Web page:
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Phoenix Forward magazine

Navy master chief turns rejection into opportunity

Evelyn “Vonn” Banks

In 2005, then-U.S. Navy Master Chief Evelyn “Vonn” Banks was interviewing for a high-level enlisted position in the service when the conversation took an unexpected turn.

“I was told, ‘Your operational performance is head and shoulders above your peers, but you don’t have a college degree,’” Banks recalls. “I didn’t get the job because I was the only candidate without a formal education beyond high school.”

For someone with an exemplary Navy career spanning more than 20 years, the words stung — but they also served as a catalyst. Hours later, Banks, then 50, did an Internet search and found University of Phoenix. Within two weeks, she began studying for her associate degree.

Banks became unstoppable. By Fall 2012, she already was hard at work on her fourth University degree — a doctorate in organizational leadership — to cap off her associate, bachelor’s and Master of Management degrees.

Her education, coupled with her experience, is paying off. This month, Banks retired from her role as command master chief for Naval Sea Systems Command (NAVSEA) in Washington, D.C. As the senior enlisted person there, Banks says she was “the right arm of the commanding officer,” advising him on all issues that can affect a Navy command, including overall mission and readiness.

I didn’t get the job because I was the only candidate without a formal education beyond high school.

With such a high-level military role involving considerable responsibility and a heavy travel schedule, online classes allowed Banks to do her job and complete her schoolwork. But she’s gained much more than convenience. Taking classes with people all over the world whom she’s never met, she says, has helped her become more articulate and hone her writing and critical-thinking skills.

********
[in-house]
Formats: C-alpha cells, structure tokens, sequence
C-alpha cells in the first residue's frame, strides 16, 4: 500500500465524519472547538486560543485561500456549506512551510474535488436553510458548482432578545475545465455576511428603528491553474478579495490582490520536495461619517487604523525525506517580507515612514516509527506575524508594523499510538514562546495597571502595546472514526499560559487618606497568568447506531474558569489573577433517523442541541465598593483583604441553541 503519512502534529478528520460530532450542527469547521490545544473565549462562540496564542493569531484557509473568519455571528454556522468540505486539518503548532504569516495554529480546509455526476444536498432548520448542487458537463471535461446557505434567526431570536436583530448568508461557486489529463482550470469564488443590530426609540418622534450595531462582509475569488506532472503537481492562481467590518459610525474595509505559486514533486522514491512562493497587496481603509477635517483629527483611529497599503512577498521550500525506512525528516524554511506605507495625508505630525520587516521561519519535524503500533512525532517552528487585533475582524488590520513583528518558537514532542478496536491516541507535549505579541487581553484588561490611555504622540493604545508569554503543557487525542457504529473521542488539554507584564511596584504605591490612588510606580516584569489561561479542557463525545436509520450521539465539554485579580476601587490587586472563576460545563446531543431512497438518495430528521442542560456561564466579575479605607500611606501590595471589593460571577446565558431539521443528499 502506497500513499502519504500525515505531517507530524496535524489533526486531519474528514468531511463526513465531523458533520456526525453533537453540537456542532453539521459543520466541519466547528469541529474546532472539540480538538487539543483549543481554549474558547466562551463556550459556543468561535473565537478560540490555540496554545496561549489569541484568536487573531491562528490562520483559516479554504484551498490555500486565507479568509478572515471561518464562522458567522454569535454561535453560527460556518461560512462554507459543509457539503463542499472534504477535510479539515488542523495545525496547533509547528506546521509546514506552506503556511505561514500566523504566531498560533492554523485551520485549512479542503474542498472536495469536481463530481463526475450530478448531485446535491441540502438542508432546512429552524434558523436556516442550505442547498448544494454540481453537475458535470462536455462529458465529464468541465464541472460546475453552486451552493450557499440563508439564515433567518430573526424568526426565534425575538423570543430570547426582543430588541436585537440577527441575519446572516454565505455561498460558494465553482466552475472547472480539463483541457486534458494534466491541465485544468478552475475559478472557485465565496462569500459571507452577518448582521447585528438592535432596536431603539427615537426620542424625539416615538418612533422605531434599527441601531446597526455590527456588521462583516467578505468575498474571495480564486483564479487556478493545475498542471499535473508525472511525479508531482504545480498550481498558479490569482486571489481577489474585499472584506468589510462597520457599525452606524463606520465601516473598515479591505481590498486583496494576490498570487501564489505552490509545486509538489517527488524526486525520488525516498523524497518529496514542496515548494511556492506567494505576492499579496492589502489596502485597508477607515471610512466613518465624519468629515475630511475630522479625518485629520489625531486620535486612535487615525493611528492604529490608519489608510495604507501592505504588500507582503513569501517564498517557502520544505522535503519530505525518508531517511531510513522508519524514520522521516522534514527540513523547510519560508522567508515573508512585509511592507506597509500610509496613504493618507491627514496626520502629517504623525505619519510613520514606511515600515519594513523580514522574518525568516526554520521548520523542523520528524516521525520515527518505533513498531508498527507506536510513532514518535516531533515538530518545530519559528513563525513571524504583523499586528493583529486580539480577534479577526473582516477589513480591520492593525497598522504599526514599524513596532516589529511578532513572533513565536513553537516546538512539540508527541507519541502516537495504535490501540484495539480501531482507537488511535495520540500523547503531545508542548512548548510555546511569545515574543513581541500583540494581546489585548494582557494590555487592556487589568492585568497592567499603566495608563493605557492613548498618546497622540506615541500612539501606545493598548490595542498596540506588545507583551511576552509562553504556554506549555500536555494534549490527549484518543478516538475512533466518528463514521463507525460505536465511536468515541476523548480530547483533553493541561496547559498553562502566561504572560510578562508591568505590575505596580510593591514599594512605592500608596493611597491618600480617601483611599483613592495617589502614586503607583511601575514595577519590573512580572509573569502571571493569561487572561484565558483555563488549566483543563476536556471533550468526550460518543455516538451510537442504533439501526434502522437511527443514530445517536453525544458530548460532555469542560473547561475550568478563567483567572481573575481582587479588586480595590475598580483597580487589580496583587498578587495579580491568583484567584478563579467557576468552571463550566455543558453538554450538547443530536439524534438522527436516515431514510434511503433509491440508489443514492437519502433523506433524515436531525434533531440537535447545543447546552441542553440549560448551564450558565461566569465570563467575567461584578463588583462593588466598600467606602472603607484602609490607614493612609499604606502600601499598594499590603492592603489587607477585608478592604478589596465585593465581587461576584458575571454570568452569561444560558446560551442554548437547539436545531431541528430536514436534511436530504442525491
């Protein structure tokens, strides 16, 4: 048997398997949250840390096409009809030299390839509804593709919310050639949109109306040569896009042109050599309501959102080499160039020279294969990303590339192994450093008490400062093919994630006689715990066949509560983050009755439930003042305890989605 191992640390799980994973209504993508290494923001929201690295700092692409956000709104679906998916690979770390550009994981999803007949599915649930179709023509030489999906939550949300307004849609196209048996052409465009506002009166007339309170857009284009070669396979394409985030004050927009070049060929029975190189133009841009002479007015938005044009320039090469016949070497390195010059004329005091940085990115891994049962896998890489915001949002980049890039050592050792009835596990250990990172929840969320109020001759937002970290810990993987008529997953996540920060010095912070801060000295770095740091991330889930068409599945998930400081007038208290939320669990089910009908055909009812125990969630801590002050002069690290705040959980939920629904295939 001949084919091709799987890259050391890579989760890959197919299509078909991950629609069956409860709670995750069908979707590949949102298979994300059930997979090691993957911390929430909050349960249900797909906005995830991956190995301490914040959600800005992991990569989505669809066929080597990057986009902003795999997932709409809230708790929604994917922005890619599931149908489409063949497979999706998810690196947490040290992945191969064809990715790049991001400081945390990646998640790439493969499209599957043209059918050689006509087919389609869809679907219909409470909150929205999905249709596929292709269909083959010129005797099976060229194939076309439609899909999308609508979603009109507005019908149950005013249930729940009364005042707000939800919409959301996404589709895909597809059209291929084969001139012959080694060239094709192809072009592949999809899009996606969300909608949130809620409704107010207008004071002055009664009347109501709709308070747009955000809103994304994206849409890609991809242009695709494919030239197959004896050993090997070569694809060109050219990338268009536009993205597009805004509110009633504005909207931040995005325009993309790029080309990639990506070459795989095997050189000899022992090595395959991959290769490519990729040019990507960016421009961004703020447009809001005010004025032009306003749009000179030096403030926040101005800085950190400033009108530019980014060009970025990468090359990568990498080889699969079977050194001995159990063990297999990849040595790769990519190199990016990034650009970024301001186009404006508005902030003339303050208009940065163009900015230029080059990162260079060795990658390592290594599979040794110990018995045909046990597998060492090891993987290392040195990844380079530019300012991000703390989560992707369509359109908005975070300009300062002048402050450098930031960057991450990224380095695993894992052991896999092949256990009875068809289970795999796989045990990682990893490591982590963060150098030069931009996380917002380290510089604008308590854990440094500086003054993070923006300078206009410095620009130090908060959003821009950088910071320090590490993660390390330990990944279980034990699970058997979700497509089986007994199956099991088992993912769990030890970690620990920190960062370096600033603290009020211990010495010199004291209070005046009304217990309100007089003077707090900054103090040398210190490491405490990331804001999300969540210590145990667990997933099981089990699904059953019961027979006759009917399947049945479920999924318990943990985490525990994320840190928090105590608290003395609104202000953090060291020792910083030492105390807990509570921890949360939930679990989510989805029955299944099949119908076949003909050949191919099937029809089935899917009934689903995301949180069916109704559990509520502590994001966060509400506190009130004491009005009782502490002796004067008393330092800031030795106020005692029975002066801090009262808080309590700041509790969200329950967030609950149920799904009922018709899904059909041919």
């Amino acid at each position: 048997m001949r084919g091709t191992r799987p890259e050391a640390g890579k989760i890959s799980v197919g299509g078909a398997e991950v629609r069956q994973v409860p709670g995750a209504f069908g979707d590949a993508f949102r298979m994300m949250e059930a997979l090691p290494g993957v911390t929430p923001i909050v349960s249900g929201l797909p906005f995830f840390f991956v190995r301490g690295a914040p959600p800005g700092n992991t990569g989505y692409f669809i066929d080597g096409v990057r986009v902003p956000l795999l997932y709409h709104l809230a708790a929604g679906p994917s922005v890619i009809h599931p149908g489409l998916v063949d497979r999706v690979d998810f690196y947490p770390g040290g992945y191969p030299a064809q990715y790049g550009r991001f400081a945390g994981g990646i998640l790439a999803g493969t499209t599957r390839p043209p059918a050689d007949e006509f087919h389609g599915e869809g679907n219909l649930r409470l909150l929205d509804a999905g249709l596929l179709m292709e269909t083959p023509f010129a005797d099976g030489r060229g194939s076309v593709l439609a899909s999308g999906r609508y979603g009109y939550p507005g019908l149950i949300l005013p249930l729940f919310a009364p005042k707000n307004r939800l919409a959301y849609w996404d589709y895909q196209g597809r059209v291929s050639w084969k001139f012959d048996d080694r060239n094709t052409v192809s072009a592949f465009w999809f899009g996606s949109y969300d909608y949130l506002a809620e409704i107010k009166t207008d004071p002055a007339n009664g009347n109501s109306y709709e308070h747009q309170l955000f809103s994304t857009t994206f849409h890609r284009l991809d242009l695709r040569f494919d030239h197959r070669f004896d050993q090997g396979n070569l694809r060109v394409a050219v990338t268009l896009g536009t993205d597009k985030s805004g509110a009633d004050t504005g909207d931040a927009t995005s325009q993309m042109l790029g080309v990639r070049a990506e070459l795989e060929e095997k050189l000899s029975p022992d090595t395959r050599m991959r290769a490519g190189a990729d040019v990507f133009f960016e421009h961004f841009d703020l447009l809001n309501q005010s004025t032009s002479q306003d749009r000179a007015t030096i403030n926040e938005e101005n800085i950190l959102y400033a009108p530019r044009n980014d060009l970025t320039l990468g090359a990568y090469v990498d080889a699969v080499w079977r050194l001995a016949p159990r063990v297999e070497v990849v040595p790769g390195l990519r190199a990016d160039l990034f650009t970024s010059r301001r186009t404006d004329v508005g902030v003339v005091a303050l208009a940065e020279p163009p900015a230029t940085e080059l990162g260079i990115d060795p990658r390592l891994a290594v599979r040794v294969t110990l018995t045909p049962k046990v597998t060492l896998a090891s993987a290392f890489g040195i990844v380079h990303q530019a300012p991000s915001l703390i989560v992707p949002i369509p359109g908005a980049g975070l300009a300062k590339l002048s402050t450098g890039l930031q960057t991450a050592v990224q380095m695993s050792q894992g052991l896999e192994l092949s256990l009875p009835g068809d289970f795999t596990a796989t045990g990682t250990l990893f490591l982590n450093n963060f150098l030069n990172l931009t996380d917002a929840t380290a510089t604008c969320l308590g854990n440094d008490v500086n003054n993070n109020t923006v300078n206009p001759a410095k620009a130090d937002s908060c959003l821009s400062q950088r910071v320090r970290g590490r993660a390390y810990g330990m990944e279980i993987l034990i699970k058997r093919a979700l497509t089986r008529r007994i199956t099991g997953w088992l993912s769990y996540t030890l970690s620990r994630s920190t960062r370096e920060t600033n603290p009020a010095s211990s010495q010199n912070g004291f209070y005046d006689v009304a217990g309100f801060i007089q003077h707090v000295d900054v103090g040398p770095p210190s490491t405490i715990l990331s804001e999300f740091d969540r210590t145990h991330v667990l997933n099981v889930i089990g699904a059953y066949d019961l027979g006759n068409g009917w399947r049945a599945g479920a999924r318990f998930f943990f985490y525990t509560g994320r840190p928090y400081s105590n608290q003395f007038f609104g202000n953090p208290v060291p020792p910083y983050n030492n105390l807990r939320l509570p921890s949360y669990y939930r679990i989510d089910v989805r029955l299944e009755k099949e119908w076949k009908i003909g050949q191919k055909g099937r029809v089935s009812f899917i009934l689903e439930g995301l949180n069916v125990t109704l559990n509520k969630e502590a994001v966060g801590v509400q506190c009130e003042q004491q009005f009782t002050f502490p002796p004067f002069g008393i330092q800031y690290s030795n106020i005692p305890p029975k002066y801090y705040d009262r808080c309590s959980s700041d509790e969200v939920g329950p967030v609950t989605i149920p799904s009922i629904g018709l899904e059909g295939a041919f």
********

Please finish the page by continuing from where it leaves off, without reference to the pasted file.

On a personal level, Banks says pursuing an education has helped her understand how she can be a better leader. She says she puts what she learns into her “leadership toolkit” to share with others. “No matter who I'm talking to,” she notes, “there’s something in that knowledge base to help with whatever issue they bring my way.”

In fact, building the toolkit has inspired her to dream big about her post-military plans, and she’s created quite the bucket list to check off since retiring from the Navy. She says she hopes to become involved in politics and plans to write a book about her life lessons. After earning her doctorate, she intends to teach.

Banks knows she may never have considered all these opportunities had she not decided to go to school, which is why she wants others to see the value in education.

Those who leave the Navy, she notes, may have difficulty getting a job commensurate with their skills if they don’t have a degree. And those within the Navy can find it challenging to get beyond enlisted without one.

Others can learn from her example, whether or not they’re in the service. “It’s not what happens to you,” she says. “It’s how you respond to it.”

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